Black Power for Ferguson, Mo.

Charles Barron | 8/21/2014, 5:38 p.m.
"Let me quickly say though: Putting Black faces in high places doesn’t necessarily mean things will change. We don’t want ...

Aug. 14, 2014, I participated in a spirited, well-attended rally in New York at the Harlem State Office Building, organized by the December 12 Movement, to show solidarity with the family of Michael Brown and the people of Ferguson, Mo., and demand justice. As you know, Michael Brown was an unarmed teenager who was killed in a cold-blooded execution by a white Ferguson police officer. Black people of Ferguson will continue to rise up and do what is necessary for justice around this issue, and we will maintain our solidarity with all of their actions. However, our people in Ferguson must turn this short-range mobilization into long-range organization for Black power in the town of Ferguson.

Check this out: According to the 2010 census, the total population of Ferguson is 21,203; the Black population is 14,297 (67.4 percent) and the white population is only 6,206 (29.3 percent). Yet the mayor is white (he had no opponent), the police chief is white and of the 53 commissioned police officers, 50 are white and three are Black. There are six members of the city council, five whites and one Black (most had no opponents); and seven members of the school board, six whites and one Latino. The median income of all of Ferguson is $36,121 (for Black people it’s lower), and the median income of all of Missouri is $45,321. Eighty-six percent of all traffic stops and 92 percent of all arrests are of Black residents by the 94-percent-white police force. I think you get the picture. The Black population of Ferguson can literally take over the town of Ferguson and all of its power positions.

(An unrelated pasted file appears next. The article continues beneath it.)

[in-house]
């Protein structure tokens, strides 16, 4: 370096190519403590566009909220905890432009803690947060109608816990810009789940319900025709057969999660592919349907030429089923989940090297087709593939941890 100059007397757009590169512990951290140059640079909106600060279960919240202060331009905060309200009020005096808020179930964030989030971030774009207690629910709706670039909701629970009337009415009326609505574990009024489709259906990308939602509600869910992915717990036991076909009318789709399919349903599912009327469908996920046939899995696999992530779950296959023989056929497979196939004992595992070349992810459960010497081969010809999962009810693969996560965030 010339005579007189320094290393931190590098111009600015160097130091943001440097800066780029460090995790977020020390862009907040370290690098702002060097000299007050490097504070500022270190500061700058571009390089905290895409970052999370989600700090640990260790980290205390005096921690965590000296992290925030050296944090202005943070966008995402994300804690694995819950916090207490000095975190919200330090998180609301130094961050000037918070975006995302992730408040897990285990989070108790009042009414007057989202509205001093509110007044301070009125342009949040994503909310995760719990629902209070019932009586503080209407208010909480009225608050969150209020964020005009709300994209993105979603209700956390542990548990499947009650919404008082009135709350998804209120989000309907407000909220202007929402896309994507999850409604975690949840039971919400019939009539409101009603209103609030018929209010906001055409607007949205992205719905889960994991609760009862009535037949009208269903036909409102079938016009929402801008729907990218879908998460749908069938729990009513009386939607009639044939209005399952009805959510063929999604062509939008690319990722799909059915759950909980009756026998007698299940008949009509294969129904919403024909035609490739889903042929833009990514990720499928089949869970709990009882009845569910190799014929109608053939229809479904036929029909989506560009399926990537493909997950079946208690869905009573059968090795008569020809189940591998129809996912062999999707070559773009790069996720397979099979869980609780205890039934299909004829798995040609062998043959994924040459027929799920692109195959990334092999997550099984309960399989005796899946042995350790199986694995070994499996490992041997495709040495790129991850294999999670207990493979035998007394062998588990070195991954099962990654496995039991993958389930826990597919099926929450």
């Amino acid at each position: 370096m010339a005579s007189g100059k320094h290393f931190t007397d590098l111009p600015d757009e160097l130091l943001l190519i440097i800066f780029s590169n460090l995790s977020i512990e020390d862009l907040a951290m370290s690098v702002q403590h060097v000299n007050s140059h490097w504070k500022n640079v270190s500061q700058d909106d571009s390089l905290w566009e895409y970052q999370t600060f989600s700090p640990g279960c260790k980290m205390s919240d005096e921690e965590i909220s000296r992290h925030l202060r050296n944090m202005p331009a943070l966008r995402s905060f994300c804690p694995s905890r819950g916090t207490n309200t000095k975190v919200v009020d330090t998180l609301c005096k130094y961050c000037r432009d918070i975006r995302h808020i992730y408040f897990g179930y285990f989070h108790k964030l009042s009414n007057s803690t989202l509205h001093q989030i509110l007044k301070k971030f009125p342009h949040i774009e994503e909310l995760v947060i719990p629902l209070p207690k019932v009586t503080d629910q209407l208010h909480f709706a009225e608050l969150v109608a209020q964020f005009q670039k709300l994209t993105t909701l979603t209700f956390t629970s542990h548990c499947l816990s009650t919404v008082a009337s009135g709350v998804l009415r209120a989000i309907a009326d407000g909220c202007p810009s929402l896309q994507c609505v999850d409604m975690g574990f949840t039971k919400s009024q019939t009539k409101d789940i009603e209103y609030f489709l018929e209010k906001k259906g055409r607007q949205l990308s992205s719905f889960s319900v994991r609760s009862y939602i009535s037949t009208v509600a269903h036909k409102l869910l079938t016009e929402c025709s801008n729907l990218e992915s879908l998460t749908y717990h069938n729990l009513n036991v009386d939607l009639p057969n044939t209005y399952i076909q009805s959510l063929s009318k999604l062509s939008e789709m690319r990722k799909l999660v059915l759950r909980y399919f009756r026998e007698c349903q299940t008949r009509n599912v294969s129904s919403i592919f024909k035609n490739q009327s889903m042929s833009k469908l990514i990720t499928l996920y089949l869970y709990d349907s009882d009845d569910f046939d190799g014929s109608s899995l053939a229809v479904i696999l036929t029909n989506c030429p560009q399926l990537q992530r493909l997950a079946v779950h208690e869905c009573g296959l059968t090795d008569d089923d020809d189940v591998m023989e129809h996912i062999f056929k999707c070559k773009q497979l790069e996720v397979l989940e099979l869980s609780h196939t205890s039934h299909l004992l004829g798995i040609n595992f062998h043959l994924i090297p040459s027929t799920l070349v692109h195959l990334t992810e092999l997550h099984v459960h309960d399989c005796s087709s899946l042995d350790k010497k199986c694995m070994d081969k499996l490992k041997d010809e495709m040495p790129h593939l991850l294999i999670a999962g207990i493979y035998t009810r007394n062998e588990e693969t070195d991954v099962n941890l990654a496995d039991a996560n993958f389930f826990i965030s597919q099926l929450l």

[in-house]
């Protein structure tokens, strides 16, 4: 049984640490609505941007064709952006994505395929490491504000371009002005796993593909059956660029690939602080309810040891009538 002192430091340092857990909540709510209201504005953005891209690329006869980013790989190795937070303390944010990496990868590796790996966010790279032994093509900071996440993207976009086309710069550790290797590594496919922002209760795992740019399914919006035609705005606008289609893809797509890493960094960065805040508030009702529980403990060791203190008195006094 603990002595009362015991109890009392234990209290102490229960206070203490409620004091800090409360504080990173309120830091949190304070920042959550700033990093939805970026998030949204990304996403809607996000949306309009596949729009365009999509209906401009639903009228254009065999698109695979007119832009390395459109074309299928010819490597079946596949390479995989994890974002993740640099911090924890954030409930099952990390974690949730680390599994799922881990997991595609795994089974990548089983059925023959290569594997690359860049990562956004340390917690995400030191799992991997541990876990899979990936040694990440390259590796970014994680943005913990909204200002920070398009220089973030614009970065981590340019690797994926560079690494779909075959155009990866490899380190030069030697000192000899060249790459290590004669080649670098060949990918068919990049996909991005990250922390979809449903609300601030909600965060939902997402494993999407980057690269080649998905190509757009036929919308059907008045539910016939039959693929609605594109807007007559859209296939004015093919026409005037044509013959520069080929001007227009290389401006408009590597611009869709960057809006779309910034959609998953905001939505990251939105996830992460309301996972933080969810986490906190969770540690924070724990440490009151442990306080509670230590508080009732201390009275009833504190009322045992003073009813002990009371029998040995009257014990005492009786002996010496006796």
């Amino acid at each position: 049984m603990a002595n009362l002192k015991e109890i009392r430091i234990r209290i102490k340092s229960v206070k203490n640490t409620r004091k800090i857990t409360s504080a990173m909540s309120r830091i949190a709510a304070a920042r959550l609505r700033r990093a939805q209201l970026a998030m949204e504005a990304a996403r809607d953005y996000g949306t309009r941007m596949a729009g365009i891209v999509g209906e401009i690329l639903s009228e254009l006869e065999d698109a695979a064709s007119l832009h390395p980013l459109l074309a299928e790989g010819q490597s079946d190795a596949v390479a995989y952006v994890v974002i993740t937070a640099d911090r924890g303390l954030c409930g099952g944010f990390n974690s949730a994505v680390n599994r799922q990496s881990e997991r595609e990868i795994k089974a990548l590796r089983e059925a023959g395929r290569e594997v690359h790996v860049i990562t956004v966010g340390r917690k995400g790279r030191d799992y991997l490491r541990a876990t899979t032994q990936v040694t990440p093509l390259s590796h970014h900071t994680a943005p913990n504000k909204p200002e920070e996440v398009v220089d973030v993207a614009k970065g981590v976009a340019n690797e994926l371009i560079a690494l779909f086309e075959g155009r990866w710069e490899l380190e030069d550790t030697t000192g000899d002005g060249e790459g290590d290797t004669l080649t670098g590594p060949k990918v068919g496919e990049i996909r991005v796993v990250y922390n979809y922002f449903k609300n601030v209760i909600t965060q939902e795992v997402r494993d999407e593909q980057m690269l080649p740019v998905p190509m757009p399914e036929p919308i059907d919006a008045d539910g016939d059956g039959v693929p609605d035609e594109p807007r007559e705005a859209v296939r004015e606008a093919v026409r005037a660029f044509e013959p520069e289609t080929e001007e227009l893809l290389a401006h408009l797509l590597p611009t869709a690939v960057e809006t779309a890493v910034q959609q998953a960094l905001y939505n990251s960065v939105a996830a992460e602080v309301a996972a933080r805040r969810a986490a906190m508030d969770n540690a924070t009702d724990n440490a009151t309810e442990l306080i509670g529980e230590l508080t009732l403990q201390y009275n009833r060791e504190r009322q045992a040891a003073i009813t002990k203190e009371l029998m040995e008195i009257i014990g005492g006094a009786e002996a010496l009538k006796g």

Let me quickly say though: Putting Black faces in high places doesn’t necessarily mean things will change. We don’t want to just change the complexion of power; we want to change the direction of power. We must be vigilant and put the right Black people in power positions.

Soon the cameras will leave Ferguson and so will the national Black leaders. They both will show up again at the next killing of an unarmed Black resident in another town. I will continue to support all mobilizations and offer my long-range support for the organization of Black power in communities where we constitute the majority. Let’s turn our mobilization into organization and our reaction into proaction. America needs a radical change in its system of governing, and we need power. Don’t blame the violence on the people; blame it on the lack of justice. People are fed up. If the shoe were on the other foot and a Black resident shot and killed a white police officer in Ferguson, the shooter would have been arrested immediately and the prosecution would have commenced. People want justice by any means necessary. Enough is enough! I say justice for Michael Brown! Black power for our people in Ferguson! Remember, our struggle may be long, but the victory is certain!